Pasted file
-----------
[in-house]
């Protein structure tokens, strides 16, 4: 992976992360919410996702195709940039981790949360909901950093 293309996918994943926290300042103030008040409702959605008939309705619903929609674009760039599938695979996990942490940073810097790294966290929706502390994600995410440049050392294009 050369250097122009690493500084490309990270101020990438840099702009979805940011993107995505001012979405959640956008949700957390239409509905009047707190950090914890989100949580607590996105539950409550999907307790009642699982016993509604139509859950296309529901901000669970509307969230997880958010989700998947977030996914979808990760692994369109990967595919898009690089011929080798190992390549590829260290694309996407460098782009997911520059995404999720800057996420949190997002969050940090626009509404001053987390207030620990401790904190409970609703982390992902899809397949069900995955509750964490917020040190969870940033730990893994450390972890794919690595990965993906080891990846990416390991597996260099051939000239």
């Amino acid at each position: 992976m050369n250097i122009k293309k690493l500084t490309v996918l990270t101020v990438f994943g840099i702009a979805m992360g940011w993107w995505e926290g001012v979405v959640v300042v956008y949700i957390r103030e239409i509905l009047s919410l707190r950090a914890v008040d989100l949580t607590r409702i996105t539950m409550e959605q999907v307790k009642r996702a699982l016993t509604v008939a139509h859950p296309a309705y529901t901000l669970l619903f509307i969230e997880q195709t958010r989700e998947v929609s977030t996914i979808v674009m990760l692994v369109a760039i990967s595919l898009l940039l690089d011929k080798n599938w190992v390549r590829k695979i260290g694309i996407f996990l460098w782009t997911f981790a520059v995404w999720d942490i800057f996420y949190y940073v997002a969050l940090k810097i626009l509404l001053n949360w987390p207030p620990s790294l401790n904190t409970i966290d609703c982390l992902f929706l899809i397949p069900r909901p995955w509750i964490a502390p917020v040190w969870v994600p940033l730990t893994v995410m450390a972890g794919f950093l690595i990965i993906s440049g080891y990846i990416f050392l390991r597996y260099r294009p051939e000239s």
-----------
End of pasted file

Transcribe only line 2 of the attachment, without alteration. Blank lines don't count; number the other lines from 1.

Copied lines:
């Protein structure tokens, strides 16, 4: 992976992360919410996702195709940039981790949360909901950093 293309996918994943926290300042103030008040409702959605008939309705619903929609674009760039599938695979996990942490940073810097790294966290929706502390994600995410440049050392294009 050369250097122009690493500084490309990270101020990438840099702009979805940011993107995505001012979405959640956008949700957390239409509905009047707190950090914890989100949580607590996105539950409550999907307790009642699982016993509604139509859950296309529901901000669970509307969230997880958010989700998947977030996914979808990760692994369109990967595919898009690089011929080798190992390549590829260290694309996407460098782009997911520059995404999720800057996420949190997002969050940090626009509404001053987390207030620990401790904190409970609703982390992902899809397949069900995955509750964490917020040190969870940033730990893994450390972890794919690595990965993906080891990846990416390991597996260099051939000239």